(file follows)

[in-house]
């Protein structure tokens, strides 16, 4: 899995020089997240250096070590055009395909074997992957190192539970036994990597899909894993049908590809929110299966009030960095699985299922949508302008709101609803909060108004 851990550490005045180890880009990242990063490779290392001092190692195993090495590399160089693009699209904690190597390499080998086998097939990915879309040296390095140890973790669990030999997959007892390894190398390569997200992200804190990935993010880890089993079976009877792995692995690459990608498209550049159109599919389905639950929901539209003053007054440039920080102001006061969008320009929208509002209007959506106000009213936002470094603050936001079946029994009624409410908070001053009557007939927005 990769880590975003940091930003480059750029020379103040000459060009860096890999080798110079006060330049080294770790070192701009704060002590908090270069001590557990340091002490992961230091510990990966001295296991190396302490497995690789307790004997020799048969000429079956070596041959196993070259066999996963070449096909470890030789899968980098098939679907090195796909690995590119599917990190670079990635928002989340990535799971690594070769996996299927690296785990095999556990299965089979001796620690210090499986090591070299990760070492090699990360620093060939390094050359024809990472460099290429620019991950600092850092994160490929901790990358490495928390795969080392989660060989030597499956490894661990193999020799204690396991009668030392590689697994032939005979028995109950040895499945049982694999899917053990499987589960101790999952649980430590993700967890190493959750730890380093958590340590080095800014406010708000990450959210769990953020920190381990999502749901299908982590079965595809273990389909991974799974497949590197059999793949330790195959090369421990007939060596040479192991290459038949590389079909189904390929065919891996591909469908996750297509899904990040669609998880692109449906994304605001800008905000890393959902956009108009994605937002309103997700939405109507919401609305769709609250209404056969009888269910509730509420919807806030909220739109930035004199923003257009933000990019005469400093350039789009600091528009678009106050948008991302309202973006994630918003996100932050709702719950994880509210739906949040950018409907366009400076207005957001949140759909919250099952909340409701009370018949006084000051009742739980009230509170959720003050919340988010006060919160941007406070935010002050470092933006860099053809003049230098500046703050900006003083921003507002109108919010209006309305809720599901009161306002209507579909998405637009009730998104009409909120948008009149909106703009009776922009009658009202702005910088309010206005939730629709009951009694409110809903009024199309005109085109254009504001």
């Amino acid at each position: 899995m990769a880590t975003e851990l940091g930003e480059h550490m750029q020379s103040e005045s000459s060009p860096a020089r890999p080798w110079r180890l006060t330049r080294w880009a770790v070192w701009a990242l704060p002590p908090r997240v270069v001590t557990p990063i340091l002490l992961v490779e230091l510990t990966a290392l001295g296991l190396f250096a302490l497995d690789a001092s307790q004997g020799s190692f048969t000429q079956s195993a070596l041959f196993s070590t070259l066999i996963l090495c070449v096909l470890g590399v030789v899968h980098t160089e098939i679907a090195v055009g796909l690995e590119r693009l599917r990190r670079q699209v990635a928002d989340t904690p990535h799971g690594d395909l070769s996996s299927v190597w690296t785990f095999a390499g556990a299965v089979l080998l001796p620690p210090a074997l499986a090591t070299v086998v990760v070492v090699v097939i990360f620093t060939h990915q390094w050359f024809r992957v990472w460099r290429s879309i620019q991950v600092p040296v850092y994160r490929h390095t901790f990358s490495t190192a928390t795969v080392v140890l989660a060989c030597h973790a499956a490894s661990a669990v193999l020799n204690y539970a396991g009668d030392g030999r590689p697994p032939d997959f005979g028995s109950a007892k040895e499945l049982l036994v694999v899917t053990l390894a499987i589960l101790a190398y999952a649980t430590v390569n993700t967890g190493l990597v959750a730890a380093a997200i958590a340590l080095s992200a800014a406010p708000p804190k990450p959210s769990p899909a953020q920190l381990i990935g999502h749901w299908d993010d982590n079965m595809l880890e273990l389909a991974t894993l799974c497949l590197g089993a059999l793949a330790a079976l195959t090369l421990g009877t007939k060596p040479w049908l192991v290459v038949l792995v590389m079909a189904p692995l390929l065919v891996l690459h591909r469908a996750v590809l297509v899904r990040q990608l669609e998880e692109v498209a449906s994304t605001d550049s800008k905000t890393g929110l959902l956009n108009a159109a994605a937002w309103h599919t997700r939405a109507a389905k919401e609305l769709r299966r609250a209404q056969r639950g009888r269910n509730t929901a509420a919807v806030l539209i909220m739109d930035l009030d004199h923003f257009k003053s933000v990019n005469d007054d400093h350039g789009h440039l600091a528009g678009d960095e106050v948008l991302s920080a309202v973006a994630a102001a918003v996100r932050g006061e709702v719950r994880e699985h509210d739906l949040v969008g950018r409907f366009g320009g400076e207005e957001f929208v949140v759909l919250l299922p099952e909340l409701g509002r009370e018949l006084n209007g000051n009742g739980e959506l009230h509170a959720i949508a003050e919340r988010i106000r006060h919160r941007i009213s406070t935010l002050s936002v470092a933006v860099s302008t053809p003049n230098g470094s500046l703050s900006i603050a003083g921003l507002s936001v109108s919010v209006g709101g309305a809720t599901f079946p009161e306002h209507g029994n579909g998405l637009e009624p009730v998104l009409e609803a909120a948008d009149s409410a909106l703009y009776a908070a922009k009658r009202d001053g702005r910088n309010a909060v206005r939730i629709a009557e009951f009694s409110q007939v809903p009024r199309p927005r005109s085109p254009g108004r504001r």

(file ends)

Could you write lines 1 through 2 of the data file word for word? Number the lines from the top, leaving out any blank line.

[in-house]
């Protein structure tokens, strides 16, 4: 899995020089997240250096070590055009395909074997992957190192539970036994990597899909894993049908590809929110299966009030960095699985299922949508302008709101609803909060108004 851990550490005045180890880009990242990063490779290392001092190692195993090495590399160089693009699209904690190597390499080998086998097939990915879309040296390095140890973790669990030999997959007892390894190398390569997200992200804190990935993010880890089993079976009877792995692995690459990608498209550049159109599919389905639950929901539209003053007054440039920080102001006061969008320009929208509002209007959506106000009213936002470094603050936001079946029994009624409410908070001053009557007939927005 990769880590975003940091930003480059750029020379103040000459060009860096890999080798110079006060330049080294770790070192701009704060002590908090270069001590557990340091002490992961230091510990990966001295296991190396302490497995690789307790004997020799048969000429079956070596041959196993070259066999996963070449096909470890030789899968980098098939679907090195796909690995590119599917990190670079990635928002989340990535799971690594070769996996299927690296785990095999556990299965089979001796620690210090499986090591070299990760070492090699990360620093060939390094050359024809990472460099290429620019991950600092850092994160490929901790990358490495928390795969080392989660060989030597499956490894661990193999020799204690396991009668030392590689697994032939005979028995109950040895499945049982694999899917053990499987589960101790999952649980430590993700967890190493959750730890380093958590340590080095800014406010708000990450959210769990953020920190381990999502749901299908982590079965595809273990389909991974799974497949590197059999793949330790195959090369421990007939060596040479192991290459038949590389079909189904390929065919891996591909469908996750297509899904990040669609998880692109449906994304605001800008905000890393959902956009108009994605937002309103997700939405109507919401609305769709609250209404056969009888269910509730509420919807806030909220739109930035004199923003257009933000990019005469400093350039789009600091528009678009106050948008991302309202973006994630918003996100932050709702719950994880509210739906949040950018409907366009400076207005957001949140759909919250099952909340409701009370018949006084000051009742739980009230509170959720003050919340988010006060919160941007406070935010002050470092933006860099053809003049230098500046703050900006003083921003507002109108919010209006309305809720599901009161306002209507579909998405637009009730998104009409909120948008009149909106703009009776922009009658009202702005910088309010206005939730629709009951009694409110809903009024199309005109085109254009504001």